BEA Systems on Wednesday cast its vote in favor of Sun Microsystems making parts of its Java technology open source, ratcheting the debate up a notch.
"We'd like to go on the record publicly in favor of open-sourcing J2SE, and we've been working behind the scenes on this," said Scott Dietzen, BEA's chief technology officer, during a speech at the JavaOne show in San Francisco Wednesday evening.
J2SE, or Java 2 Standard Edition, is considered the desktop version of Java, although many vendors also base their Java application servers on it. J2SE version 5, codenamed Project Tiger, was announced here this week.
Making Java open source would lead to more innovation around the Java language and fits with the business models of Java vendors, who in any case don't profit from core components like the Java virtual machine, Dietzen said. At the same time, he said, compatibility can't be relaxed.
"Allow everyone to innovate freely, but if you want to ship with the Java brand you've got to be compatible. That way you as developers know you'll be working with compatible Java code," Dietzen said. He also called for more openness in compatibility testing kits.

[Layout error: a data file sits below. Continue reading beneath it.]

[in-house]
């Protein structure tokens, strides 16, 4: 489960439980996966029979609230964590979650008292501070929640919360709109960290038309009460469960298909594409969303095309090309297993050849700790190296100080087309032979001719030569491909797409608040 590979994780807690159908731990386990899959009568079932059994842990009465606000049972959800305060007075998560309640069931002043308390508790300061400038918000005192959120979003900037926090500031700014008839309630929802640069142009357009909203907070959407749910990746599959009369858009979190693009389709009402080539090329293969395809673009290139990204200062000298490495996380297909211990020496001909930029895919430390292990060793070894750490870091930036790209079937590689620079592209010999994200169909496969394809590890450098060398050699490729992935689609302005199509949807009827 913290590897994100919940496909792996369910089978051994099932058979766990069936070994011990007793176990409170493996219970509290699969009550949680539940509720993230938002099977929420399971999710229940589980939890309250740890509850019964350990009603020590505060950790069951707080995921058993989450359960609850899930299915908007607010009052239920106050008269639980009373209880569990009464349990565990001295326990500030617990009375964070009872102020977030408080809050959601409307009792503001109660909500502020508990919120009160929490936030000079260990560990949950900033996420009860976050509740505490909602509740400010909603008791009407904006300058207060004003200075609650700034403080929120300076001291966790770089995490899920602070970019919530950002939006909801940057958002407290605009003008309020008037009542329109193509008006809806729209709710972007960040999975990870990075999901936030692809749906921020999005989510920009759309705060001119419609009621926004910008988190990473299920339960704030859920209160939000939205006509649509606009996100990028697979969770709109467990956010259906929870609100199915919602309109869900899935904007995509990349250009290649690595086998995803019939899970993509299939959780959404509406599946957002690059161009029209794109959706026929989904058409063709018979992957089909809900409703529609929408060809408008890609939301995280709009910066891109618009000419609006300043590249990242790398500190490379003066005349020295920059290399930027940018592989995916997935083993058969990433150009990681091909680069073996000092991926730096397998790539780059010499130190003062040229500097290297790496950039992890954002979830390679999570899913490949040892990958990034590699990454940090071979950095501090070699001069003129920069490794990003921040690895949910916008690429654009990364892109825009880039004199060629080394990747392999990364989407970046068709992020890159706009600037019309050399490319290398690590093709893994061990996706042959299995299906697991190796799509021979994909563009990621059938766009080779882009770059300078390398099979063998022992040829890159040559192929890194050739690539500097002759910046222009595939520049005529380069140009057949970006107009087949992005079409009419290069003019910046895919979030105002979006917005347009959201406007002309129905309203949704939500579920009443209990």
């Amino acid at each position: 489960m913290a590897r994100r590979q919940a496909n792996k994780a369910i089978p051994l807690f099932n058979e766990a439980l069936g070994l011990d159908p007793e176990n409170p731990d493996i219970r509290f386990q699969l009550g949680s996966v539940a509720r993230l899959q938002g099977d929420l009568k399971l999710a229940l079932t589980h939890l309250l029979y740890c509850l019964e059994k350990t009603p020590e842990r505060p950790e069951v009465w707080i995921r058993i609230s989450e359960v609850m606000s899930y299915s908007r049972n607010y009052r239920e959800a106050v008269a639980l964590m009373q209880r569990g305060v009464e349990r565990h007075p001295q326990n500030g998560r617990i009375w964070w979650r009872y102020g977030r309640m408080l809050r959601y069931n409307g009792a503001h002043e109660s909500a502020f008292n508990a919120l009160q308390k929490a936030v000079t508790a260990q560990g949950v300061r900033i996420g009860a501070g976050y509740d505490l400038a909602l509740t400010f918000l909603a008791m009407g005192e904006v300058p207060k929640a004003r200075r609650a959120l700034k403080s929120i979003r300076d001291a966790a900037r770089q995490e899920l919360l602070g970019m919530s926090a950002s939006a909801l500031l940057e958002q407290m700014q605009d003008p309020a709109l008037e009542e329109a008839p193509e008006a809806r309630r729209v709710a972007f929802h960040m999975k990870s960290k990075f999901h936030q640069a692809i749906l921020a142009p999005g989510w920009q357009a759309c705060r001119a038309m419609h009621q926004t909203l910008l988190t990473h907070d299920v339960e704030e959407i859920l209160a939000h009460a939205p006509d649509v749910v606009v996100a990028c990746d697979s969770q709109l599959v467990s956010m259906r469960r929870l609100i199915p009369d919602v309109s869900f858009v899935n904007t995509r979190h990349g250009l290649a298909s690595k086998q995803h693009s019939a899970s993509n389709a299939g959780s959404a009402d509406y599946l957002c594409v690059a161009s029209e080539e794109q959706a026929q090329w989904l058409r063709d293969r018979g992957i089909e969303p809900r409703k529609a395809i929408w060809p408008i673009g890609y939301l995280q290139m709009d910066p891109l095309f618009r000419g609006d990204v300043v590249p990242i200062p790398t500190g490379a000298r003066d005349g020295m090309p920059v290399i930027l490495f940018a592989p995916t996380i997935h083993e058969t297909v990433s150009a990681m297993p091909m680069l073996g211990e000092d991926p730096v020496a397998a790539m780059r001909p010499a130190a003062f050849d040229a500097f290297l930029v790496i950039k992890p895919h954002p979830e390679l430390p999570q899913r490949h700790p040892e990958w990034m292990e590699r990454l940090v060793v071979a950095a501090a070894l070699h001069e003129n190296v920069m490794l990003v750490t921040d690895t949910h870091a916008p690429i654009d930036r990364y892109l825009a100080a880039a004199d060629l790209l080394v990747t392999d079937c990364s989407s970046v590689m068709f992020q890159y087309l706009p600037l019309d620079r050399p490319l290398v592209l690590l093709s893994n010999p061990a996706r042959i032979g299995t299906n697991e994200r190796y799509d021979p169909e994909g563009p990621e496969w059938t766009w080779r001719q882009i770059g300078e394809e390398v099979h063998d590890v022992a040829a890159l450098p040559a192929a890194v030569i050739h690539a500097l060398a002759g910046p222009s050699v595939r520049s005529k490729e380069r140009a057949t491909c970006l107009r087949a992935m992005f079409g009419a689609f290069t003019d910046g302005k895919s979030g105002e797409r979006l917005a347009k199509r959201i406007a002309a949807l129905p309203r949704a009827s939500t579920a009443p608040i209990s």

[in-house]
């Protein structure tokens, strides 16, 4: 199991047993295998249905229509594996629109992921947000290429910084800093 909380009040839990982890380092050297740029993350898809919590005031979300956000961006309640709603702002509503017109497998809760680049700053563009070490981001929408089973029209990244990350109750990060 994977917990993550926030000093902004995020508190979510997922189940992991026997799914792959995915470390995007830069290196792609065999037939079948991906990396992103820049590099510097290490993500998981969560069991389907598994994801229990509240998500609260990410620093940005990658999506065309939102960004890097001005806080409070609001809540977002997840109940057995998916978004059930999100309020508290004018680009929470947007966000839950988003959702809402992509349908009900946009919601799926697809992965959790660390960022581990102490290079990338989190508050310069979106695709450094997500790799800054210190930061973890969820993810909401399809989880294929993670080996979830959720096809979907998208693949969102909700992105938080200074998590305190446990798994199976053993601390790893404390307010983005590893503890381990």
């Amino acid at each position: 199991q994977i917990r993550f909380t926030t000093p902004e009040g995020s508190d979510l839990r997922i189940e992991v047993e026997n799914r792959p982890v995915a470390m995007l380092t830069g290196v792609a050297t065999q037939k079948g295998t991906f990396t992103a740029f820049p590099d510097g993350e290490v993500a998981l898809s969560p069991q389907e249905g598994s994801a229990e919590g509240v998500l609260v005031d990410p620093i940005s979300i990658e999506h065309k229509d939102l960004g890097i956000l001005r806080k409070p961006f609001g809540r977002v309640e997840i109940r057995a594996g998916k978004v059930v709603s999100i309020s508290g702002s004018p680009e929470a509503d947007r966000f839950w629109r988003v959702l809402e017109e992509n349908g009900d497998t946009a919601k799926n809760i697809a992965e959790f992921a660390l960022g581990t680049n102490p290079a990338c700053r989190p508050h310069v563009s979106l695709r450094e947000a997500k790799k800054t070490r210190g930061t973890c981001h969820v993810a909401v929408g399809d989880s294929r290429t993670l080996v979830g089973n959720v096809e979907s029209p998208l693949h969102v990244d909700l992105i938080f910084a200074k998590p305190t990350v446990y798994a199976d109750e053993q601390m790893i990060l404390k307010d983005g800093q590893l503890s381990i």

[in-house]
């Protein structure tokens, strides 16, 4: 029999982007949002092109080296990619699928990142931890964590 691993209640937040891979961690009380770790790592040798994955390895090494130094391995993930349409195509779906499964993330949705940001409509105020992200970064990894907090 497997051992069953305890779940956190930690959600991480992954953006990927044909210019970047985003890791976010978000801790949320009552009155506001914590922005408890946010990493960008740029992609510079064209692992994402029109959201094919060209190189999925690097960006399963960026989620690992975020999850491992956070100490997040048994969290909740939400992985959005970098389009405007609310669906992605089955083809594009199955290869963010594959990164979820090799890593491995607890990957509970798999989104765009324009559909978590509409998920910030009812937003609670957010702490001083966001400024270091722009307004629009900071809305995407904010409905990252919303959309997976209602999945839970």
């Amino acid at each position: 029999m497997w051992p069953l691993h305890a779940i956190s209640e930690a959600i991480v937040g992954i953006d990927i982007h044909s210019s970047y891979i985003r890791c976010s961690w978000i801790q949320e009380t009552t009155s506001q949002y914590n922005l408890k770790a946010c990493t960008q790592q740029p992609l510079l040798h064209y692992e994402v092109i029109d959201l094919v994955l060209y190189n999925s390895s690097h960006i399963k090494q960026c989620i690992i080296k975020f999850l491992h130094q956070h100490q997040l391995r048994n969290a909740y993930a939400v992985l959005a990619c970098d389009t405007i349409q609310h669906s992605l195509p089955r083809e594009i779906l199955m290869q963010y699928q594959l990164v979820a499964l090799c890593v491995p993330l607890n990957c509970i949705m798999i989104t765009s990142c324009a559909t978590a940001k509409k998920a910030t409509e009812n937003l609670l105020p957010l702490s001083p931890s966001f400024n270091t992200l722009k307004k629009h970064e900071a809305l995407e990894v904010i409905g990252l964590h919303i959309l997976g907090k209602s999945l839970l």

IBM Corp. sparked the furor over open-source Java in February when it urged Sun to make the move in a public letter. IBM argued that it would help to expand Java's reach and boost innovation. Sun has said it is open to the idea but has yet to decided either way. It too is worried about forking, and says the move would be complex.
A panel will discuss the matter at JavaOne Thursday, with top engineers from Sun and IBM joined by Stanford University Law Professor Lawrence Lessig, IT publisher Tim O'Reilly and others.
Dietzen's comments sparked applause from attendees in the auditorium, although some developers here have said it makes little difference to them if Java becomes open source or not.
BEA, along with IBM, makes one of the two most widely used Java application servers.